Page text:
An Interview for UK Health Radio with Jenny Phillips
The prevalence of cancer today is high and understanding more about prevention and even beneficial strategies post diagnosis can be invaluable in supporting long-term health. Jenny Phillips has her own story to share having been diagnosed with breast cancer in 2003 at 39. This became a huge turning point for Jenny and after reading some of Patrick Holford’s books she was inspired to retrain and obtain a degree in Nutritional medicine. Through her background she passionately believes we can change our biochemistry, change our lifestyle and our diets and significantly reduce our risk of getting cancer.
Jenny explains there are many factors that put us at risk of cancer. These include:
- This became more widely known following Angelina Jolie’s treatment, but even having specific gene mutations doesn’t mean you will definitely get cancer. Genetic testing is not hugely expensive today and is certainly worth considering as it at least gives you the heads up to what you may or may be up against and appropriate personalised strategies can be planned.
- Having a diet rich in nutrients for the body is essential especially plenty of vegetables an approach, which can reduce our risk.
- Stress is a huge disease driver, so it’s vital we adopt strategies to reduce stress including exercise and relaxation time perhaps through yoga, mindfulness or just some down time with a book.
- Evidence around pesticides and environmental toxins can drive imbalances in the body. If we can opt for more organic foods, filtered water and get some fresh, country air our bodies can be better supported.
As with any health condition Jenny recommends looking at all available options, keeping an open mind and considering everything. Conventional medicine is invaluable and certainly saves life and alongside this Jenny advocates integrative medicine specifically to support prevention. Jenny works with clients who have been diagnosed with cancer or are recovering post treatment and want to reduce their risk of reoccurrence. She recommends her book, workshops and individual nutritional plans and tests.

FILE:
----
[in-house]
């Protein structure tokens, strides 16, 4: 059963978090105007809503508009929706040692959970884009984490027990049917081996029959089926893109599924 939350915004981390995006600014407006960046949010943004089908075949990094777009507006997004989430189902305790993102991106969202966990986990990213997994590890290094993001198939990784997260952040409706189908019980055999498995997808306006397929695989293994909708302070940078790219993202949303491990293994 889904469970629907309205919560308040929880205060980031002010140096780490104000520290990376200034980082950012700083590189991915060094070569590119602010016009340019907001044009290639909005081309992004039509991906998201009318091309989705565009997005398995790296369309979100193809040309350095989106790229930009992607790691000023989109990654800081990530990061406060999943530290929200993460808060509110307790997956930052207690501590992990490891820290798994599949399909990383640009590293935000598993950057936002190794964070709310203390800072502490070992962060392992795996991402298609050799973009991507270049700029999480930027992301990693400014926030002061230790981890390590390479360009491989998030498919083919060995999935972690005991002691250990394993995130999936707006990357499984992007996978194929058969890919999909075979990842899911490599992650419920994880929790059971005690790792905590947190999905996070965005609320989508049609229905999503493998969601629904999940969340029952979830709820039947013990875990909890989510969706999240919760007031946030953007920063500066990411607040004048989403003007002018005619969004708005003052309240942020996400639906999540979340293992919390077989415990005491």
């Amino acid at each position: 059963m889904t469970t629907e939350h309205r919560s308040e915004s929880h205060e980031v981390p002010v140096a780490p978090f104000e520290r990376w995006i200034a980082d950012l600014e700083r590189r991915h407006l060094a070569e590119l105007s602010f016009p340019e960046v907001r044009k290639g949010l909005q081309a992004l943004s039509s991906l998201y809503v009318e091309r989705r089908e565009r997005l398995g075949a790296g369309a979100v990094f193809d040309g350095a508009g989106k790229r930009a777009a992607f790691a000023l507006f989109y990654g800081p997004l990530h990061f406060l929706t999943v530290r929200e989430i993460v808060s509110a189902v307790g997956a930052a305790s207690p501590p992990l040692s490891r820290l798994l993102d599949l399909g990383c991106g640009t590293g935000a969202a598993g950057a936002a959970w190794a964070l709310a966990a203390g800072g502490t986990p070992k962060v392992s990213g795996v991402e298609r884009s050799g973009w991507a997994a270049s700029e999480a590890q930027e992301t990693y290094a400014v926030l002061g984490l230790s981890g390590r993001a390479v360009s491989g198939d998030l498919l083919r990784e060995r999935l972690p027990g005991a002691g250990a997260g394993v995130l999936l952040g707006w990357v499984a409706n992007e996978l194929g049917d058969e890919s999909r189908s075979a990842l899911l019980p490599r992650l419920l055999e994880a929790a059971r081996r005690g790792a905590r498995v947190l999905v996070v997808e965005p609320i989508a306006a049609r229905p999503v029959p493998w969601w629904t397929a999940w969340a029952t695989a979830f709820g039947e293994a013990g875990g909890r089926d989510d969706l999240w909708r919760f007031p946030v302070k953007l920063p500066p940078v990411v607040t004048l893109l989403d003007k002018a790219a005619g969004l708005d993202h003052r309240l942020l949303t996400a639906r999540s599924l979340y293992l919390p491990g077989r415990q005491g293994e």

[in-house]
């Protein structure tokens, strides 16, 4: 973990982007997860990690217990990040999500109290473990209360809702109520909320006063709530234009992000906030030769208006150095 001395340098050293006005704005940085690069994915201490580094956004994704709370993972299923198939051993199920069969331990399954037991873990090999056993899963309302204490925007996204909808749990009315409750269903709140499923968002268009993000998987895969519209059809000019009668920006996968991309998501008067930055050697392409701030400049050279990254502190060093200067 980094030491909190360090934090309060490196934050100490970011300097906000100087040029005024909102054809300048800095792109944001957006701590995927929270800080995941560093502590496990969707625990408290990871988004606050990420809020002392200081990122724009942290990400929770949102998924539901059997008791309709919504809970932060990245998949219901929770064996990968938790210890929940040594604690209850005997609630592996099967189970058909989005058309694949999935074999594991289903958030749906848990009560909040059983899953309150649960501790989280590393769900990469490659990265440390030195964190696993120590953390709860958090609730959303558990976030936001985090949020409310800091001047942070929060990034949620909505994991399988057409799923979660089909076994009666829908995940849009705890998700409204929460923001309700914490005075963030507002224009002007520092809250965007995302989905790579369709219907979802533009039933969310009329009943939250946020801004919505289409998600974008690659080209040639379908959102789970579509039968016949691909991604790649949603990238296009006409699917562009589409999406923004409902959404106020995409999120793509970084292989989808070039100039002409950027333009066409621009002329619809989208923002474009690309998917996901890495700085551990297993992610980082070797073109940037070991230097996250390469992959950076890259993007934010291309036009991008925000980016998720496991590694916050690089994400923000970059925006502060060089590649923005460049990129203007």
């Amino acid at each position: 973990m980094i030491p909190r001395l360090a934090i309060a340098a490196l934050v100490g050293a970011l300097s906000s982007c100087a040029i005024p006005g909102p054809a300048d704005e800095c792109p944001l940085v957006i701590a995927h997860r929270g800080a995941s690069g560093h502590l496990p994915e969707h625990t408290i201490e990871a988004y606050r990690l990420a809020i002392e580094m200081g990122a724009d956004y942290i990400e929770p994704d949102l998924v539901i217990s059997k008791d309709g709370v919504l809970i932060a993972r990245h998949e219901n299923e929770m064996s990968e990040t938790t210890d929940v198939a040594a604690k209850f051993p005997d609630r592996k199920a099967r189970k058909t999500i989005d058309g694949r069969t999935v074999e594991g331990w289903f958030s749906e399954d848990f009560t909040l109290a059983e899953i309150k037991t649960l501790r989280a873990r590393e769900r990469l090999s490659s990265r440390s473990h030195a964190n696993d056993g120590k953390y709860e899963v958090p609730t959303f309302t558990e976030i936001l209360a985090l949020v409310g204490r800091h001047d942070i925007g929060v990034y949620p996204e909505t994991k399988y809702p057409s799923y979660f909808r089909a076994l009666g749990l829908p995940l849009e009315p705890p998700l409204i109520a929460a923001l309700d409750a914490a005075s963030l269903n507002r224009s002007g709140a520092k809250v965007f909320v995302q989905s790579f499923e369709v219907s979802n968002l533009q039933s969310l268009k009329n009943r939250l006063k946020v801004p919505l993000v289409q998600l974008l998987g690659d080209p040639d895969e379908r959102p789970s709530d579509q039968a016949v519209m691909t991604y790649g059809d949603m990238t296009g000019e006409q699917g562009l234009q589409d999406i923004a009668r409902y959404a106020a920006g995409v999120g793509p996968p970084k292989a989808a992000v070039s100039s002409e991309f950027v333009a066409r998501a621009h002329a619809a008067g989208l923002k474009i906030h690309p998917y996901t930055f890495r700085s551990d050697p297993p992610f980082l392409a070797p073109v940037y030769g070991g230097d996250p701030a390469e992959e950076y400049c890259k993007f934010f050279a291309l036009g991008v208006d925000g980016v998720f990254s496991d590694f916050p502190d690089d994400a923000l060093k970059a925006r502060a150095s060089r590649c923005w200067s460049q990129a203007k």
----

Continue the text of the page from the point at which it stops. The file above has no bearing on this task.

Jenny’s advice around reducing your risk of cancer includes:
- Cutting out sugar, which also includes foods that convert to glucose rapidly in the body such as cereal, bread, refined and processed foods.
- Focusing on a plant based diet, which can be alkalizing for the body and provide a whole host of beneficial plant chemicals.
- Oxygenate your body with exercise, breathing and fresh air. This focus also helps you to slow down and distress.
- Eat an anti-inflammatory diet, which includes avoiding dairy products such as cheese and milk as there is some evidence they can have hormonal impact and support cancer cell growth.
- Eating a protein rich diet is key including vegetarian pulses, nuts and seeds.
- Avoid grains, specifically wheat, which can be inflammatory and try to include some buckwheat or chickpea flour as suitable alternatives.
- Drink alcohol in moderation, as research suggests just one drink a day can increase your risk of breast cancer. Alcohol also depletes the body of essential nutrients.
- Soy based products such as soya milk can be highly processed so are also best avoided.
- Include turmeric in cooking as it’s active ingredient has anti-inflammatory properties, but it’s not easily absorbed by the body so when using always add black pepper and olive oil to increase its bioavailability to the body.
In Jenny’s book, ‘Eat to OUTSMART Cancer’ she has created a plan that focuses on all the foods you can eat such as eggs, pulses, vegetables, fruits, nuts, seeds, nut milk and animal products. Her book also contains a selection of recipes packed full of goodness with a couple of favourites being her nut chocolate brownies and chicken and mango curry with turmeric. Her plan is suitable for everyone and works for the whole family as a sustainable way of life. To support engagement to this approach Jenny recommends that people read nutritional books, try out new recipes and meet with a nutritional therapist. It’s important individuals take responsibility for their health, monitor signs and symptoms and keep an eye on weight, waist size, digestive health and stress levels. Any concerns should be flagged with your GP.
Nutritional therapists are able to support individuals through functional tests, which can support early detection of potential imbalances. These can include stool tests and testing oestrogen metabolism. A nutritional therapist, such as Jenny can also recommend suitable supplements to support balance.
To listen to this interview in full visit UK Health Radio
If you have an interest in a particular topic or comments about the show please email: email@example.com
To find out more about Jenny Phillips an How to Outsmart Cancer visit:
Web address: www.inspirednutrition.co.uk
If you’d like additional support around cancer or prevention please do consider a consultation with Jenny Phillips or myself, The Food Teacher. Please contact The Food Teacher Clinic for a free telephone chat.